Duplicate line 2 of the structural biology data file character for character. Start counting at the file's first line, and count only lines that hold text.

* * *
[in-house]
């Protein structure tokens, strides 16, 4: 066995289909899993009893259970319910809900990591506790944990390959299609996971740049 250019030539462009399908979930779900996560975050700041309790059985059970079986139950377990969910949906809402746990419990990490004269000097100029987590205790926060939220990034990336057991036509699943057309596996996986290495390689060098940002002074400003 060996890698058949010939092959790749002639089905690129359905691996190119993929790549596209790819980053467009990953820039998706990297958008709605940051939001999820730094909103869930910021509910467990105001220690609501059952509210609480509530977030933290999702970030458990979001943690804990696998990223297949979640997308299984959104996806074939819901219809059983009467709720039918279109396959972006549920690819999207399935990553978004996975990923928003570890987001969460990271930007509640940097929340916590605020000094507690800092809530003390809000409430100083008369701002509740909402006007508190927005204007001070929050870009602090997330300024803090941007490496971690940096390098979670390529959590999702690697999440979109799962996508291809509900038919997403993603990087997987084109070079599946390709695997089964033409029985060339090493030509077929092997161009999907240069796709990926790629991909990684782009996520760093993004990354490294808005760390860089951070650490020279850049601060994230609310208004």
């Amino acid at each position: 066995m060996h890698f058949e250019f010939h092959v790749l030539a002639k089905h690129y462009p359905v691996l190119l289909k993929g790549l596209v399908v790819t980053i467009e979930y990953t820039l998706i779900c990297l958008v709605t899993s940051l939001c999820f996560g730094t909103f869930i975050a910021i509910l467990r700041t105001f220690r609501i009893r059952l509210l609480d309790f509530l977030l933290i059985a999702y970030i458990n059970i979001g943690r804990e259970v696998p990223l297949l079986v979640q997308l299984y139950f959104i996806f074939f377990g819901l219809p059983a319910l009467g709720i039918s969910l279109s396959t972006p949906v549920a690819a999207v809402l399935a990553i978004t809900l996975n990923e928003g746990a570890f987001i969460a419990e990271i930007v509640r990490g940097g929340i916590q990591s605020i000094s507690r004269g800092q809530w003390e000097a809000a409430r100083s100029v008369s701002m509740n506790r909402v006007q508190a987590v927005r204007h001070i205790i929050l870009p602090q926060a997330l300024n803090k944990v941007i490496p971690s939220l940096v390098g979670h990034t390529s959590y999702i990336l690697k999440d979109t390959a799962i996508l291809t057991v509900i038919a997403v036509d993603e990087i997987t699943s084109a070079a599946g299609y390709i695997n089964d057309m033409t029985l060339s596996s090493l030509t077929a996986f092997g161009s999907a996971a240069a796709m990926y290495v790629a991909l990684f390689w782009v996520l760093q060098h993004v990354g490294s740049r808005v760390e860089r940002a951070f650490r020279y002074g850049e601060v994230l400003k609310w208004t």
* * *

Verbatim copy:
């Protein structure tokens, strides 16, 4: 066995289909899993009893259970319910809900990591506790944990390959299609996971740049 250019030539462009399908979930779900996560975050700041309790059985059970079986139950377990969910949906809402746990419990990490004269000097100029987590205790926060939220990034990336057991036509699943057309596996996986290495390689060098940002002074400003 060996890698058949010939092959790749002639089905690129359905691996190119993929790549596209790819980053467009990953820039998706990297958008709605940051939001999820730094909103869930910021509910467990105001220690609501059952509210609480509530977030933290999702970030458990979001943690804990696998990223297949979640997308299984959104996806074939819901219809059983009467709720039918279109396959972006549920690819999207399935990553978004996975990923928003570890987001969460990271930007509640940097929340916590605020000094507690800092809530003390809000409430100083008369701002509740909402006007508190927005204007001070929050870009602090997330300024803090941007490496971690940096390098979670390529959590999702690697999440979109799962996508291809509900038919997403993603990087997987084109070079599946390709695997089964033409029985060339090493030509077929092997161009999907240069796709990926790629991909990684782009996520760093993004990354490294808005760390860089951070650490020279850049601060994230609310208004």